High Standards for Essential Learning Demand a Mix of Measures

Published: 2000

Sidebars:
Which Assessment Works Best? A Matching Test for Educators
Valid and Reliable? Test Your Own Task
Graduation Standards Go Public: A Different Way
Community, Politics, and the Neighborhood
One Community Action Research Project and the Standards It Met
The Senior Project: Demonstrating Academics Alongside Life Skills

What's not on the test? Teachers, students, and parents are drawing new attention to the vital skills and habits that most state tests ignore -- and asking for more and richer ways to show what they have learned.

A group of New Jersey fourth-graders spreads a map on the floor and calculates with a bar scale how far they must travel to reach Death Valley. They will use the information in the making of an animated film on national parks, including detailed material on their ecology, geography, and cultures.

At a large suburban high school near San Francisco, students spend weeks researching the school facilities crisis that faces not only their own area but the whole state of California. The project concludes with a trip to Sacramento, where students lobby legislators to enact solutions they propose.

In a year-long project required before graduation, seniors outside Seattle each choose a subject of intense personal interest, from observing gorilla communities to sound engineering technology. Guided by an outside mentor, they research their topics; apply what they learn by creating a product, service, system, or event; then defend and reflect on their learning in a public presentation.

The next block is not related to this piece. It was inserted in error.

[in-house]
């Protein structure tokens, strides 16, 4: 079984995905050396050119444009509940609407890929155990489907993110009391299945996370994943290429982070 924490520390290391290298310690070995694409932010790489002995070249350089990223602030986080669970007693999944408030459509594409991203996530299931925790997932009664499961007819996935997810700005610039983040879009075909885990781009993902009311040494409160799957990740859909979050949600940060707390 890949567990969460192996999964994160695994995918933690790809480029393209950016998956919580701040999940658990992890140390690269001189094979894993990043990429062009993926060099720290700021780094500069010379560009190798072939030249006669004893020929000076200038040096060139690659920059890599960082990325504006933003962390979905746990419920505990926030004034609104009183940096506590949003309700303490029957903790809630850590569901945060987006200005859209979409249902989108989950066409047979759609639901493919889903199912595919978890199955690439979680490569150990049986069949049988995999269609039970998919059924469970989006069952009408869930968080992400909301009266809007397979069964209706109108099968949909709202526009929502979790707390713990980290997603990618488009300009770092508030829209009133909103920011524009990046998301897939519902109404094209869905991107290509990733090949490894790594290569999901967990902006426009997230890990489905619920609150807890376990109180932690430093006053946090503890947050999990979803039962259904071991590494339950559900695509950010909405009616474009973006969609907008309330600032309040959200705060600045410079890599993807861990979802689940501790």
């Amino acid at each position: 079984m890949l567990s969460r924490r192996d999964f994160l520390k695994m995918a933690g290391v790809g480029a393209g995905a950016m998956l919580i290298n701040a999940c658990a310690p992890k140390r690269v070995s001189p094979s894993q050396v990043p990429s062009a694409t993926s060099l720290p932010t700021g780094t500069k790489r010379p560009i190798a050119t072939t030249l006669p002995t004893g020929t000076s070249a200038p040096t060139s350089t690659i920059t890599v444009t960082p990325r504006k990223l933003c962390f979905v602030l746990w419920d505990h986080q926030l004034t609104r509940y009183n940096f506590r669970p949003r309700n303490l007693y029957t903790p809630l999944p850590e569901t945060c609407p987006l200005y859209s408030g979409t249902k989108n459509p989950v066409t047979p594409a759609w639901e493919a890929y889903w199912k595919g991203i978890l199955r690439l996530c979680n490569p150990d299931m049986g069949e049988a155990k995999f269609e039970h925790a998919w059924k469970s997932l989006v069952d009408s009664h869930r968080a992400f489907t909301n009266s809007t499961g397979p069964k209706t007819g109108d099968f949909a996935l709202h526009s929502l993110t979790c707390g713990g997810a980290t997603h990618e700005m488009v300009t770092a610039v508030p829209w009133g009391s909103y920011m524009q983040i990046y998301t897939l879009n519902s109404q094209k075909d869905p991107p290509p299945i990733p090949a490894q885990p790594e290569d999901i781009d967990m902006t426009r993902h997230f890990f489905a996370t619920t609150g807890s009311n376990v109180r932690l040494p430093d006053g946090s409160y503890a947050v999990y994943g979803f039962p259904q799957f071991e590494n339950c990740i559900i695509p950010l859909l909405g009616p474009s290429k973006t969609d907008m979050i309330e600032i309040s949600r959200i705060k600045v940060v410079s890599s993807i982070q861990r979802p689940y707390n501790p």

What do we hope students learn from projects like these? How good is the evidence that they are learning it? The answers are vital -- because in the energy, engagement, and hard work of these students and many more like them, we can find clues to knowledge that remains unrecognized by the assessments most of the nation's districts and states currently use.

Teachers in Essential schools around the country are quick to reply to the first question. Using words like critical thinking, problem-solving, communication, teamwork, and persistence, they describe "habits of mind" that cut across narrowly academic disciplines. Though students must know and use subject-area content to carry out these tasks, their success depends even more on competency in these broader, cross-cutting skills.

But to the second question -- how good is the evidence of student learning? -- the answer is far less clear. What students learn through such thoughtful work does not usually show up on the kind of large-scale standardized test now common in virtually every district and state.

It's Not on the Test

In the early days of the standards movement, states typically promised to hold schools accountable for student achievement in a number of ways. But because it can seem simpler and cheaper to use test scores alone, most states are now phasing in high-stakes standardized tests as the sole indicator of whether students and schools are up to snuff.